Repair specialist iFixit on Thursday began its customary teardown of Apple’s latest piece of hardware, AirPods Max, to find logic boards and large drivers fighting for space in crammed aluminum ear cups.
As with prior Apple device disassemblies, iFixit kicked the process off with an X-ray of the new headphone model. Conducted by Creative Electron, the resulting image reveals what at first glance appears to be a spacious interior with electronics arranged in each shell’s outer periphery. Upon closer inspection, however, allotted space within the svelte aluminum cups is at a premium.
Apple opted to incorporate both battery cells in one ear cup. How engineers counterbalanced the added weight is at this point unknown. The X-ray also shows the drivers’ massive dual-ring magnet motor, Apple’s “revolutionary” ear cup positioning mechanism, an array of alignment magnets, circuitry and internal screws.
A look inside provides a glimpse at two discrete logic boards, one for each ear cup. The identification process is ongoing, but iFixit found a number of chips common to both boards including an FPGA as well as what appears to be the H1 chip and power management silicon.
Apple introduced the H1 with a second-generation AirPods model in 2019. In AirPods Max, the chip boasts 10 audio cores and is responsible for active noise cancelling, adaptive computational audio and Bluetooth communications, among other duties.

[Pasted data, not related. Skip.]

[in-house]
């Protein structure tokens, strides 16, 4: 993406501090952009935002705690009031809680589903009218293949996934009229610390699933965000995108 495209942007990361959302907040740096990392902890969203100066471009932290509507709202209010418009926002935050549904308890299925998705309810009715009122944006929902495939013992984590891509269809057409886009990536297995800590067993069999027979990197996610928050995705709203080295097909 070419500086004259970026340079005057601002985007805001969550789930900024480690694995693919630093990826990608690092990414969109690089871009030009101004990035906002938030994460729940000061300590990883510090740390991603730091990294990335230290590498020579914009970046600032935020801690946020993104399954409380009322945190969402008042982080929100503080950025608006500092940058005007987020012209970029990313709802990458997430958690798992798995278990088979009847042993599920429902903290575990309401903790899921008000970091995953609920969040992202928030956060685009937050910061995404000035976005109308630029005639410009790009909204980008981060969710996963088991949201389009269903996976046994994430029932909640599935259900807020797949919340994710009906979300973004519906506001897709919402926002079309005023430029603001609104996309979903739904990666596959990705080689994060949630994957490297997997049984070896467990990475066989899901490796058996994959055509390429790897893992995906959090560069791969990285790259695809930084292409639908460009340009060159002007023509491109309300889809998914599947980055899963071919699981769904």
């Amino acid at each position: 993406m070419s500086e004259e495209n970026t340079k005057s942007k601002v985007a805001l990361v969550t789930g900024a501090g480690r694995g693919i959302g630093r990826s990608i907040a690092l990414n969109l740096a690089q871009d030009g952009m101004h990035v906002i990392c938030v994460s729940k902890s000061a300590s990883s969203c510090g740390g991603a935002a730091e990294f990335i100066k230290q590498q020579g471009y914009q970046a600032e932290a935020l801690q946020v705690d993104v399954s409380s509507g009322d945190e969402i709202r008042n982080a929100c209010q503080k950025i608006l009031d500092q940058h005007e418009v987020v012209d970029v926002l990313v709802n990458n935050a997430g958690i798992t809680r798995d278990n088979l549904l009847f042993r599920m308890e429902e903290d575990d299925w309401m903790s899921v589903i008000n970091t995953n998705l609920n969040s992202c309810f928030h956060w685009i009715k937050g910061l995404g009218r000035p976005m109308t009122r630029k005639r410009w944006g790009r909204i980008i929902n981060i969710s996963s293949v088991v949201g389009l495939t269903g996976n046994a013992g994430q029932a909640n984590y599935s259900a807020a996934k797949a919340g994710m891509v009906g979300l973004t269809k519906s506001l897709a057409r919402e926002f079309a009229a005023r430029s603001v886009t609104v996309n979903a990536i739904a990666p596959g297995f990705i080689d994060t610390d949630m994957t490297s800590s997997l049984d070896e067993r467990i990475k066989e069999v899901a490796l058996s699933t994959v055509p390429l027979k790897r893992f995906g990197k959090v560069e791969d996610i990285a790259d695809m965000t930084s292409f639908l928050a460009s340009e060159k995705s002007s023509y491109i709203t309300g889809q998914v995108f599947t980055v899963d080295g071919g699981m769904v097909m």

The repair company plans to continue its teardown over the coming days and will assign a “repairability” score when the process is complete.
Apple debuted AirPods Max earlier this month as a luxury over-the-ear headphone that pairs the company’s trademark minimalist styling with cutting edge technology. Sensors and microphone arrays packed within the two ear cups inform the two H1 chips for ANC and advanced operations like Spatial Audio.
Priced at $549, AirPods Max is in hot demand for the holidays. Those looking to snag a pair before Christmas might find stock at a nearby Apple Store, though availability is scarce.
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